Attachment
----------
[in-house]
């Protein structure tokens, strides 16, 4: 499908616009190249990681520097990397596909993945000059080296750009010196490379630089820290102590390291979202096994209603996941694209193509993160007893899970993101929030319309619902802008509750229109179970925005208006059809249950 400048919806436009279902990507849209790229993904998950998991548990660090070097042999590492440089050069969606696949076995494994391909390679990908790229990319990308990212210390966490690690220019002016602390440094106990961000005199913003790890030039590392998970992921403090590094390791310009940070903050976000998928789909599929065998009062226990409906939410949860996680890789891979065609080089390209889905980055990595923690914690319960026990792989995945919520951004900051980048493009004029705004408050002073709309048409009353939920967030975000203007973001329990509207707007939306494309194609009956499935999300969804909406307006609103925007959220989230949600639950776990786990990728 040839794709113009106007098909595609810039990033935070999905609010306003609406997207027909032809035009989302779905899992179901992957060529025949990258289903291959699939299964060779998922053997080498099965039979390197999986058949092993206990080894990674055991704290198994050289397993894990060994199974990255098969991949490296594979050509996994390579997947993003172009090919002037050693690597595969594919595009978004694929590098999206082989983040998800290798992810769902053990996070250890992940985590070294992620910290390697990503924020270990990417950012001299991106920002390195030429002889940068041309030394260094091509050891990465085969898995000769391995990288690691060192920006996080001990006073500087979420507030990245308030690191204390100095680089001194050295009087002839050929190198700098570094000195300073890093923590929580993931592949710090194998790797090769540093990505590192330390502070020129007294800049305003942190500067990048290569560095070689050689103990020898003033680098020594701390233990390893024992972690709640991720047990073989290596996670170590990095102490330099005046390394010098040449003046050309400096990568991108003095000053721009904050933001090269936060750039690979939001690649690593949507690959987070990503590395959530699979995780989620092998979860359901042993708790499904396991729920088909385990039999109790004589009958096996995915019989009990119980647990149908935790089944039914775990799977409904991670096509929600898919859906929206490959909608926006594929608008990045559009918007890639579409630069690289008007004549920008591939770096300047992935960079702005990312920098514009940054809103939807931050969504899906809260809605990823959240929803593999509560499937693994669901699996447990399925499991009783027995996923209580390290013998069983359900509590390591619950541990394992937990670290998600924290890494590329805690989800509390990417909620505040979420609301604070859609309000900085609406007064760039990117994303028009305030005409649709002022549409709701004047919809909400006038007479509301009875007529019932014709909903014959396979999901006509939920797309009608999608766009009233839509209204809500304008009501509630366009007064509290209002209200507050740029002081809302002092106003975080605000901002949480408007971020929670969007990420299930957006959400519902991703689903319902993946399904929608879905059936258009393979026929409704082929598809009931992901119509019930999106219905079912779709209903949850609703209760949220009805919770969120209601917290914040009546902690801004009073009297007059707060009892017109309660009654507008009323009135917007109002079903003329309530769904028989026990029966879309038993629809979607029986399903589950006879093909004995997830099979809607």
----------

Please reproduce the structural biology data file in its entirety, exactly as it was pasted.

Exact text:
[in-house]
């Protein structure tokens, strides 16, 4: 499908616009190249990681520097990397596909993945000059080296750009010196490379630089820290102590390291979202096994209603996941694209193509993160007893899970993101929030319309619902802008509750229109179970925005208006059809249950 400048919806436009279902990507849209790229993904998950998991548990660090070097042999590492440089050069969606696949076995494994391909390679990908790229990319990308990212210390966490690690220019002016602390440094106990961000005199913003790890030039590392998970992921403090590094390791310009940070903050976000998928789909599929065998009062226990409906939410949860996680890789891979065609080089390209889905980055990595923690914690319960026990792989995945919520951004900051980048493009004029705004408050002073709309048409009353939920967030975000203007973001329990509207707007939306494309194609009956499935999300969804909406307006609103925007959220989230949600639950776990786990990728 040839794709113009106007098909595609810039990033935070999905609010306003609406997207027909032809035009989302779905899992179901992957060529025949990258289903291959699939299964060779998922053997080498099965039979390197999986058949092993206990080894990674055991704290198994050289397993894990060994199974990255098969991949490296594979050509996994390579997947993003172009090919002037050693690597595969594919595009978004694929590098999206082989983040998800290798992810769902053990996070250890992940985590070294992620910290390697990503924020270990990417950012001299991106920002390195030429002889940068041309030394260094091509050891990465085969898995000769391995990288690691060192920006996080001990006073500087979420507030990245308030690191204390100095680089001194050295009087002839050929190198700098570094000195300073890093923590929580993931592949710090194998790797090769540093990505590192330390502070020129007294800049305003942190500067990048290569560095070689050689103990020898003033680098020594701390233990390893024992972690709640991720047990073989290596996670170590990095102490330099005046390394010098040449003046050309400096990568991108003095000053721009904050933001090269936060750039690979939001690649690593949507690959987070990503590395959530699979995780989620092998979860359901042993708790499904396991729920088909385990039999109790004589009958096996995915019989009990119980647990149908935790089944039914775990799977409904991670096509929600898919859906929206490959909608926006594929608008990045559009918007890639579409630069690289008007004549920008591939770096300047992935960079702005990312920098514009940054809103939807931050969504899906809260809605990823959240929803593999509560499937693994669901699996447990399925499991009783027995996923209580390290013998069983359900509590390591619950541990394992937990670290998600924290890494590329805690989800509390990417909620505040979420609301604070859609309000900085609406007064760039990117994303028009305030005409649709002022549409709701004047919809909400006038007479509301009875007529019932014709909903014959396979999901006509939920797309009608999608766009009233839509209204809500304008009501509630366009007064509290209002209200507050740029002081809302002092106003975080605000901002949480408007971020929670969007990420299930957006959400519902991703689903319902993946399904929608879905059936258009393979026929409704082929598809009931992901119509019930999106219905079912779709209903949850609703209760949220009805919770969120209601917290914040009546902690801004009073009297007059707060009892017109309660009654507008009323009135917007109002079903003329309530769904028989026990029966879309038993629809979607029986399903589950006879093909004995997830099979809607």